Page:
Essay on Productivity In A Service Economy

Productivity Flim-Flam

You can fool too many of the people too much of the time.
James Thurber, 'The Owl Who Was God', 1945


Claims of technological innovation and increased productivity were used inappropriately to justify high stock prices throughout the 1990s.

In both cases, the links between profits and these signs of vaunted progress were not clear.

In the case of productivity, the claims were based on questionable government statistics.

In this way, the Great Bubble was encouraged by irrelevant and inaccurate arguments.

What Is Productivity?

Productivity refers to the rate of output of goods and services for a given input of manpower and materials.

Productivity, like happiness, is good.

Since the beginning of the Industrial Revolution, factories have steadily increased physical output faster than they have increased the workforce.

Agriculture has also shown remarkable improvements in productivity so that few people in the United States are farmers today, compared with a century ago, although the country produces a surplus of food.

Productivity increases can lead to improved material well-being of an entire population.

Therefore, increased productivity, like happiness, is good.

No Link To Corporate Profits

However, there is no link between corporate profits and productivity.

Profit depends on income and expense and is positively influenced by lower taxes and rising demand in a non-competitive environment.

Productivity gains often lead to labor unrest and increased wages or to excess output and falling prices, circumstances not logically associated with expansion of profits.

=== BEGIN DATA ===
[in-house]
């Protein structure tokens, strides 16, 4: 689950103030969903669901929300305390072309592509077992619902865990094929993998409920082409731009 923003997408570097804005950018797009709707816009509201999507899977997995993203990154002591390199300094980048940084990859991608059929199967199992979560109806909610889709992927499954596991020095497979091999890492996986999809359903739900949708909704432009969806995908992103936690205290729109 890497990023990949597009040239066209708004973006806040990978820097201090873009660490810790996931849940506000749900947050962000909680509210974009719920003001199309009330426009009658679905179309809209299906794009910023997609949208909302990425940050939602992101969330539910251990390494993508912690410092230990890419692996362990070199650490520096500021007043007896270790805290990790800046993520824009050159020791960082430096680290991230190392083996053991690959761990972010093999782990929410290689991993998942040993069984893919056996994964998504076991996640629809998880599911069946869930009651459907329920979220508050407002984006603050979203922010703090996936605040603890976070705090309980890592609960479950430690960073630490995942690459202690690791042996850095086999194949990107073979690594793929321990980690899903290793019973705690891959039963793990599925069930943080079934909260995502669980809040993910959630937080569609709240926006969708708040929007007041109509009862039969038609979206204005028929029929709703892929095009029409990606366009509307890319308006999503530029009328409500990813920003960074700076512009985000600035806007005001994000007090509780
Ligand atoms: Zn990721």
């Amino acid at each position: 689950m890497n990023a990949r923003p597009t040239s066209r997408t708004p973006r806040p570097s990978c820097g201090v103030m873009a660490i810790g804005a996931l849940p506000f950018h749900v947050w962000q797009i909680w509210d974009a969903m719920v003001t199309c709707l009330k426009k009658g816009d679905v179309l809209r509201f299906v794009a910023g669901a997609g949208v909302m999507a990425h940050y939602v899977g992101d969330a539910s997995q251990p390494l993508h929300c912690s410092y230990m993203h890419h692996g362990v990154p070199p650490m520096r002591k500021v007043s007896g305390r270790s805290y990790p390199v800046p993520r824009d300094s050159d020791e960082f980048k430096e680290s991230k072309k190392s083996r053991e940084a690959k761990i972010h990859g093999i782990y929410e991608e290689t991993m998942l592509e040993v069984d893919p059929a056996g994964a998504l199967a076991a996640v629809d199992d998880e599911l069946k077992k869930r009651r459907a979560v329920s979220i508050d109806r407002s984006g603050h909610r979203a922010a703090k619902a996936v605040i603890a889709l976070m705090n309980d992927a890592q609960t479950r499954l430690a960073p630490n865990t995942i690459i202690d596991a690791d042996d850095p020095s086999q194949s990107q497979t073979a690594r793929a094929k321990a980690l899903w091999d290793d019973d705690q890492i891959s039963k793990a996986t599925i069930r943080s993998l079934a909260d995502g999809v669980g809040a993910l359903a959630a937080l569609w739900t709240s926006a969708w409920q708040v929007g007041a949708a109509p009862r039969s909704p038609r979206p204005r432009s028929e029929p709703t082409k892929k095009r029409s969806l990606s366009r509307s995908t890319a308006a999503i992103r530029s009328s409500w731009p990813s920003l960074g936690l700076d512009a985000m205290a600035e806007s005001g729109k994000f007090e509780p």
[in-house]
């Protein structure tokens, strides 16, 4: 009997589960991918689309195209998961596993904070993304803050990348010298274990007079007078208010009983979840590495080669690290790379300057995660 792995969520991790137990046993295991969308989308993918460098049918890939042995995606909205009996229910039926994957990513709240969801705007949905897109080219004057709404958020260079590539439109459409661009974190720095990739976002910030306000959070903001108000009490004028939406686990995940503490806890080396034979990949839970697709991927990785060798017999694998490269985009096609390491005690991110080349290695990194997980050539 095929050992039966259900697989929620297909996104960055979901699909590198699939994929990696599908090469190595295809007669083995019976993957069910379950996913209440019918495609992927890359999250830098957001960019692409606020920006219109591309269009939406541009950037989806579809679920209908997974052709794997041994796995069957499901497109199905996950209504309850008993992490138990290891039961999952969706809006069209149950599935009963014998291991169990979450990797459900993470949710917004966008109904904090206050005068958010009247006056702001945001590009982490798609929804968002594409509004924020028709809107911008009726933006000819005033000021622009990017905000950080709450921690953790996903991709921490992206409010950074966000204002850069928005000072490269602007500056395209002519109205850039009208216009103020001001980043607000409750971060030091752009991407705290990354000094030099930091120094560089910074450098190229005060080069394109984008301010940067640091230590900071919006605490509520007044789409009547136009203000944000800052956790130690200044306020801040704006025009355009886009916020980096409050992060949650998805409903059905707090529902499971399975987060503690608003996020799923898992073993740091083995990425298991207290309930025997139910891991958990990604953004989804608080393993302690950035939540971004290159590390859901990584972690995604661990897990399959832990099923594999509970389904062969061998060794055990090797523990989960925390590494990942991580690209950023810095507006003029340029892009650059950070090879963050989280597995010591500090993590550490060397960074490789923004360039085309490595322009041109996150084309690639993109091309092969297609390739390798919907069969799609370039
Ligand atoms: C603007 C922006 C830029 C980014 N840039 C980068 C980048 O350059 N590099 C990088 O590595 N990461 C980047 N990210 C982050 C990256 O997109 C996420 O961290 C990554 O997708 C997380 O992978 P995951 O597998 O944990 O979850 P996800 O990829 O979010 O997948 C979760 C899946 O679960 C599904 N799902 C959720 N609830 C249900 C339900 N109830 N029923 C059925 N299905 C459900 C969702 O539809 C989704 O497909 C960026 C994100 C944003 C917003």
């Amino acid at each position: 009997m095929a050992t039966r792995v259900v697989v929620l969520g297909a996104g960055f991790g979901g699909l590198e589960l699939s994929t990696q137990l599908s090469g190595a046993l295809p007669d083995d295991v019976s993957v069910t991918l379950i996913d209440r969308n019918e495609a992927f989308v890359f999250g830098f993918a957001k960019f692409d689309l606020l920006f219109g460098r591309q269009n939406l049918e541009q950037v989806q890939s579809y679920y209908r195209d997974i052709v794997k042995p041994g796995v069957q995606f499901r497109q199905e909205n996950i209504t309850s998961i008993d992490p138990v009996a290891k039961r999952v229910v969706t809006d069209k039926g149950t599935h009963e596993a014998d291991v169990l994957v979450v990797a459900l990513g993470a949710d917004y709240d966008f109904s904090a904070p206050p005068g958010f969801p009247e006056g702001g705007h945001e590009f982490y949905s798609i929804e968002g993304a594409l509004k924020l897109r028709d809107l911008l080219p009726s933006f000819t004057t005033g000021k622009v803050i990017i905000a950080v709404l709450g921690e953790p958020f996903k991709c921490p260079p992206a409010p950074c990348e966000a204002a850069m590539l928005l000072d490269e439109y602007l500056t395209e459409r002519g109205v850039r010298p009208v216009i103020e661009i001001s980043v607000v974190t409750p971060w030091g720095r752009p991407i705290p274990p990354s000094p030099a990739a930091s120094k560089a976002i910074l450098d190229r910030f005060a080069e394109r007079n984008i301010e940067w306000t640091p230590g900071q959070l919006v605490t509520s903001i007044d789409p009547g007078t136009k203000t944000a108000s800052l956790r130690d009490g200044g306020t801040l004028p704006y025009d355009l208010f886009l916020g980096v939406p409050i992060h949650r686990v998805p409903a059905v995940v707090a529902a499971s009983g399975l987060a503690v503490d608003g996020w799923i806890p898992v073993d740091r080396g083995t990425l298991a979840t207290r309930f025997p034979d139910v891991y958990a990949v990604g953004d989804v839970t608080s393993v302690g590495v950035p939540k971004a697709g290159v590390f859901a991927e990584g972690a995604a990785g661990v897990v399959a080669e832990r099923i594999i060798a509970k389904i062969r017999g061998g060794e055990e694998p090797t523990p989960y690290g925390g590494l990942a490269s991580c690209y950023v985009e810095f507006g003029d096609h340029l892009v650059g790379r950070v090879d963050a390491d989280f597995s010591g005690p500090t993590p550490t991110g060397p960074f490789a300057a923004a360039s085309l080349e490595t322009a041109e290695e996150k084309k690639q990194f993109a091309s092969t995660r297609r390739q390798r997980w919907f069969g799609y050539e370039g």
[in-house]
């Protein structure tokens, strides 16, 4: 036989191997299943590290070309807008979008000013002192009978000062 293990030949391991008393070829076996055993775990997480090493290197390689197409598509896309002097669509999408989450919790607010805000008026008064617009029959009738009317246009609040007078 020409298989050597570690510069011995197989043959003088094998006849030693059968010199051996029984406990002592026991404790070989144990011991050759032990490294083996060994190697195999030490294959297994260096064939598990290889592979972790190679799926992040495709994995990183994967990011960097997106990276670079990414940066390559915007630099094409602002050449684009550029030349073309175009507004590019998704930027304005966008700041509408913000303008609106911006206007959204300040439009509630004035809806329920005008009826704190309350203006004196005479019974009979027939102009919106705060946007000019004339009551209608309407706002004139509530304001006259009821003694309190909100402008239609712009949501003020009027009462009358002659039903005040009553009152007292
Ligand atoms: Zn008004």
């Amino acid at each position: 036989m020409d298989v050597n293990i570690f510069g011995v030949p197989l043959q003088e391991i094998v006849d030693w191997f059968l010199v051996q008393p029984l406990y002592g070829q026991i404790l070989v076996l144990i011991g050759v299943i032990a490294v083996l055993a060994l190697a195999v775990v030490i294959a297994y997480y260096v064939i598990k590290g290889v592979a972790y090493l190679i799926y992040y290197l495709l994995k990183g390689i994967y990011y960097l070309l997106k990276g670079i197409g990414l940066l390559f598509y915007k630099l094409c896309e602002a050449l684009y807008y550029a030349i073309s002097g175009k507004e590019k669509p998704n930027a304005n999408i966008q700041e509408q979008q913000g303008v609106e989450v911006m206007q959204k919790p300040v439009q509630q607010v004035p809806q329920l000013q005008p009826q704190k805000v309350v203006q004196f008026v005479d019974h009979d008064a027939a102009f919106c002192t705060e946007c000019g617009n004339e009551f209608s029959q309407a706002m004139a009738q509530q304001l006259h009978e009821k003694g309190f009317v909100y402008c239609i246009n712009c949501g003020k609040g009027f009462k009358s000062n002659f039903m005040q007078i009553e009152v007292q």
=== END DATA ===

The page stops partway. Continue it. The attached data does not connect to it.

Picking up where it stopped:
Productivity gains do not justify high price-earnings ratios.

I would rather own stock in an old-fashioned brewery in an emerging market, with monopolistic control over distribution, than shares of a sleek, modern brewery in the U.S., besieged by lawsuits, taxes, and over-regulation.

Productivity gains do not justify high price-earnings ratios in any case, and certainly not when the figures are suspect.

Labor unions and their political allies want to show productivity gains to secure higher wages.

Economists, many of whom are on the government payroll, need productivity gains to reinforce assertions that increased government spending will not lead to inflation.

Productivity In Service

Although we understand productivity when talking about steel rods or bushels of corn, the notion becomes fuzzy when measuring intangible goods and services.

Productivity claims are not easy to prove.

The Service Economy. The United States has become a service economy, with shrinking industrial production.

As more people become engaged in activities such as law, healthcare, restaurants, martial arts studios, ballet schools, and diet reducing courses, it becomes increasingly difficult to measure productivity.

How do you measure productivity of a ballet school?

Economists seek to overcome this problem by measuring productivity not in physical terms, but in Gross Domestic Product (sales or revenue) compared with employment.

The problem is, of course, that a ballet school (or other service provider) may increase fees and income without providing more service, giving a false sign of productivity.

When a lawyer wins a million dollar suit, his productivity increases by this measure, although few non-lawyers would argue there have been efficiency gains that benefit the general population.

Do-It-Yourself. Fifty years ago, most manufactured goods could be picked up at the store in ready-to-use condition.

Today, stores sell the same goods in pieces and the consumer must do the job of assembly at home.